Dyslexia is neurological condition in which one has difficulty recognizing words, which may make understanding written text or learning a foreign language very difficult.  In addition to reading, writing, spelling, and speaking can be challenging.  Dyslexia affects 17 percent, or one in six school children.

Large-print books and audio recordings, very helpful to people with dyslexia, have been available for a while.  More recently, however, such assistive technology has become increasingly sophisticated.  One notable Advancing Opportunities success story is a young man named Brian Meersma.  Back in middle school, Brian struggled to read.    His language arts teacher thought he was simply not making the effort.  “It was just so frustrating, because I was trying my best, but she didn’t realize it,” he said.    Brian’s parents learned about the Assistive Technology Center at Advancing Opportunities.  His specialist introduced him to several tools.  Learning Ally and Bookshare are services that allow him to download books that are either pre-recorded or, through special software, convert written words to speech.  Kurzweil 3000 is a downloadable app that provides text-to-speech in seven languages, “reading” any digital text aloud, from textbooks to the Internet.  Kurzweil 3000 comes with virtual sticky notes, graphic organizers, writing templates, and spell-checking dictionaries.  For Brian, “assistive technology has been a lifeline,” says his mom.  Brian was not only accepted to an Ivy League college, he graduated with honors and is a well-known and highly respected blogger.

To recognize the talents so many people with dyslexia have and to spread awareness of tools and accommodations available to this population, the International Dyslexia Association in 2002 declared October National Dyslexia Awareness Month.  In 2015, the U.S. Senate passed a resolution to this effect, in addition to expanding the definition of dyslexia and the types of services these students are entitled to not only succeed, but also soar.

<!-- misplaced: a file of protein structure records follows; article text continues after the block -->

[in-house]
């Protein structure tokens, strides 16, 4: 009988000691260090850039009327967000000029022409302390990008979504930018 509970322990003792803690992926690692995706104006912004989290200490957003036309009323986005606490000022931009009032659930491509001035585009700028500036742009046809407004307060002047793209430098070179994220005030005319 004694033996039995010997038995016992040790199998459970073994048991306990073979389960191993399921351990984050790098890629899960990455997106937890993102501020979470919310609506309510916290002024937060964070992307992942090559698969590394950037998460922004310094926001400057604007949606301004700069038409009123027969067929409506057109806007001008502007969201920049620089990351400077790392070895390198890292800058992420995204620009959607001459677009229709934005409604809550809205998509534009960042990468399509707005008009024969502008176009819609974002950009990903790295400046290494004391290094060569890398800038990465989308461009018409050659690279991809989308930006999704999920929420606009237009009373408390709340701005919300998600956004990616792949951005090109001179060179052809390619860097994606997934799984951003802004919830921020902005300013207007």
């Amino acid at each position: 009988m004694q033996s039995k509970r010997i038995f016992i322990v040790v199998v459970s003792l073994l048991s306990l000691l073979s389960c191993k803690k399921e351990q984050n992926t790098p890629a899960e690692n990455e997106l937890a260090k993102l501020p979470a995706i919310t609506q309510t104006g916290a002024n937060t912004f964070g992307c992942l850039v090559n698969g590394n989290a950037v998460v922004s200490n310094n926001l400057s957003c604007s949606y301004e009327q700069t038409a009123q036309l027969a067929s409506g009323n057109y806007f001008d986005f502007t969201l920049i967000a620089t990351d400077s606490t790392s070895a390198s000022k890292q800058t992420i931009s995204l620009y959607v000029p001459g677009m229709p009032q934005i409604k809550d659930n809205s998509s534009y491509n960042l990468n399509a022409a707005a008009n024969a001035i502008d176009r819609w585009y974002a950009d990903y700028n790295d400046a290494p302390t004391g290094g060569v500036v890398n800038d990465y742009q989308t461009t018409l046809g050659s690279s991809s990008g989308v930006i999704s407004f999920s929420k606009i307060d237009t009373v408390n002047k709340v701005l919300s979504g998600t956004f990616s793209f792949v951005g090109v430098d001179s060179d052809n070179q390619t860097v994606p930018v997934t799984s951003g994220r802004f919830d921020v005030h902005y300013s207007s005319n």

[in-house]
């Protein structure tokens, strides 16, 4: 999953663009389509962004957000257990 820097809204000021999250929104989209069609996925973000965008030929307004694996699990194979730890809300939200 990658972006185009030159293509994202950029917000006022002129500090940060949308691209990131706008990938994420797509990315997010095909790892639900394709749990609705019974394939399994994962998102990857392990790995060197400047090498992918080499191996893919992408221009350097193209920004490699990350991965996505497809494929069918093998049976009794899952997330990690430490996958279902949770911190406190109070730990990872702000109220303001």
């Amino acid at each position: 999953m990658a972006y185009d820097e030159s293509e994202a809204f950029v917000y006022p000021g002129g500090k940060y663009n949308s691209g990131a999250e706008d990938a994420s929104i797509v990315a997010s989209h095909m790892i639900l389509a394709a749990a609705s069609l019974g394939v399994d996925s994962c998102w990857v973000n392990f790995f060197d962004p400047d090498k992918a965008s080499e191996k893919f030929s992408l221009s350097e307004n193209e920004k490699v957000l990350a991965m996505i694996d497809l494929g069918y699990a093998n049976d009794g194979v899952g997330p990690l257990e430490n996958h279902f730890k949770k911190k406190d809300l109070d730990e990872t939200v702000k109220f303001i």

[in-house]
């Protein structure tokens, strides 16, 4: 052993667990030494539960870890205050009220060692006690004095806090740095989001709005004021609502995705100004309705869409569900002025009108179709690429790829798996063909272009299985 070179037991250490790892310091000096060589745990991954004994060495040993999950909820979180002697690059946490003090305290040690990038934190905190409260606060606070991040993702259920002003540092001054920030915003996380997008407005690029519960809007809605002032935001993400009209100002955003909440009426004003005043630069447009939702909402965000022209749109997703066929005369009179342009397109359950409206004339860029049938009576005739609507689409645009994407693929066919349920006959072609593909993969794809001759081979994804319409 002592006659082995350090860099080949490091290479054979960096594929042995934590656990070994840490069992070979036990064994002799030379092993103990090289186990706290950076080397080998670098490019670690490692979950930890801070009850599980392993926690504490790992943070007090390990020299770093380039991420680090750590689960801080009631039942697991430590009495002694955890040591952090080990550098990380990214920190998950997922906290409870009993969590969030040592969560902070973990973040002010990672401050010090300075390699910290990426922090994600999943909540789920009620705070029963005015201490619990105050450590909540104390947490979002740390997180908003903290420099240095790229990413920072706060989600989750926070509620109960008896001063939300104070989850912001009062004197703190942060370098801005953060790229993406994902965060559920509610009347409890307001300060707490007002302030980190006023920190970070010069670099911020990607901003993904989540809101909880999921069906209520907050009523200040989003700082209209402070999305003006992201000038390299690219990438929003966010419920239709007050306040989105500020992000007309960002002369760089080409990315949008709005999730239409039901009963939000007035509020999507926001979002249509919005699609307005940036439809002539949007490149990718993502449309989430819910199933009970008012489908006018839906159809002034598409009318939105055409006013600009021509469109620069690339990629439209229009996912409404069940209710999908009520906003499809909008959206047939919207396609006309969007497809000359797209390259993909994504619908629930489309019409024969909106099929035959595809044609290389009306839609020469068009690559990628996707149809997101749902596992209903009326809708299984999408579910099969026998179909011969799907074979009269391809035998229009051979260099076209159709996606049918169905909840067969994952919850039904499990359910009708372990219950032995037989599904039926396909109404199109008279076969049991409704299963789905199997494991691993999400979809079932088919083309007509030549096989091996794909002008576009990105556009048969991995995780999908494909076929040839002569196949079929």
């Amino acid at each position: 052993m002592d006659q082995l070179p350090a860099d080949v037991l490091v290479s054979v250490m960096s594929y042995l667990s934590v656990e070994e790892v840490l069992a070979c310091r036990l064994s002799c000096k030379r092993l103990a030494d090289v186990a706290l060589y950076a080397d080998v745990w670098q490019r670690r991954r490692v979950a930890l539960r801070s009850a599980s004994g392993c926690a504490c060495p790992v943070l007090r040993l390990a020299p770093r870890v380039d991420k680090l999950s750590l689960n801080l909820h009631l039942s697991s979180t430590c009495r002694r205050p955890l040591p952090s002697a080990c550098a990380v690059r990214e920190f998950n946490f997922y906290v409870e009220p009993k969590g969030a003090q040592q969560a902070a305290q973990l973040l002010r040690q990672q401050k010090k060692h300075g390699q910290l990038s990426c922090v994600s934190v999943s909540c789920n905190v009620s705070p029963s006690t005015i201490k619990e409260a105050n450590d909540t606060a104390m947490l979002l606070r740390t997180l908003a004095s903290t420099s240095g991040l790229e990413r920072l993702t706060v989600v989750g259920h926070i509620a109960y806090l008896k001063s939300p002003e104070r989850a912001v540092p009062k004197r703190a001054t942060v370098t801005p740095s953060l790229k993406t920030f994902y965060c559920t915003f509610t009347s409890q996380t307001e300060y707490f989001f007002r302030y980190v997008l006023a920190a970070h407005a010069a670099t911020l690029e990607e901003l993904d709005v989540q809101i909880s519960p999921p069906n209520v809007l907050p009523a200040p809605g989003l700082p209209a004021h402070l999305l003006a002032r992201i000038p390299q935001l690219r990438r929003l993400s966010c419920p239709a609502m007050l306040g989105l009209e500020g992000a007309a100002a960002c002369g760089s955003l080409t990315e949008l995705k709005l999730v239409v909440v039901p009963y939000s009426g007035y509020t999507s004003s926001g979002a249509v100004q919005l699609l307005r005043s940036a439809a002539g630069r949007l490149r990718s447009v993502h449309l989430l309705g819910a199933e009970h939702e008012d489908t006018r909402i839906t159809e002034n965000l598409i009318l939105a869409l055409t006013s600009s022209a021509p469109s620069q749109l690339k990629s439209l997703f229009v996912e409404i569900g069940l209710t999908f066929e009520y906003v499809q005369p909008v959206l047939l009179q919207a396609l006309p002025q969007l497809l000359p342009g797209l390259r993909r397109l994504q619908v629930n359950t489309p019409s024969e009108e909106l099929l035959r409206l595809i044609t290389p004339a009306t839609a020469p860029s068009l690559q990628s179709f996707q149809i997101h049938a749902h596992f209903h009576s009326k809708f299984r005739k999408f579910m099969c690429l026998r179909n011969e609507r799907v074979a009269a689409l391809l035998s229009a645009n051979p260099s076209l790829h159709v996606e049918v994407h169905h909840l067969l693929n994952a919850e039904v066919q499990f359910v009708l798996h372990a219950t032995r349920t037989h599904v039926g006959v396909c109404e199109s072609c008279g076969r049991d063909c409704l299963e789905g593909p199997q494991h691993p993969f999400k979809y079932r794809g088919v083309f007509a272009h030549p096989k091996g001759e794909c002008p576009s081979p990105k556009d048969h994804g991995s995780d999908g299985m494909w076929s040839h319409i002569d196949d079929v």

Celebrating the Power of Assistive Technology


It’s time to revisit a fine 2014 blog post from Edutopia on what assistive technology can do for students with learning disabilities, offering them access to the wonders and benefits of education.  This blog post is also notable for links to other informative and inspiring videos, well worth watching.

So, here it is:

5-Minute Film Festival: The Power of Assistive Technology


Coming Our Way: An Important Conference and a Lecture Series

Two noteworthy New Jersey events are coming our way!

Facets of Dyslexia Conference

Saturday, April 16, 8:30 a.m. – 4:30 p.m

3rd Annual Facets of Dyslexia Conference

More information can be found here.

This is an important event on helping people with a learning disability in New Jersey. Advancing Opportunities is proud to be a sponsor of this conference!


Eden Autism Lecture Series

Saturday, April 16, 8:00 a.m. – 4:00 p.m.

Eden Autism Princeton Lecture Series



Learning Ally to Recognize and Honor Six Outstanding Students with Blindness and Learning Disabilities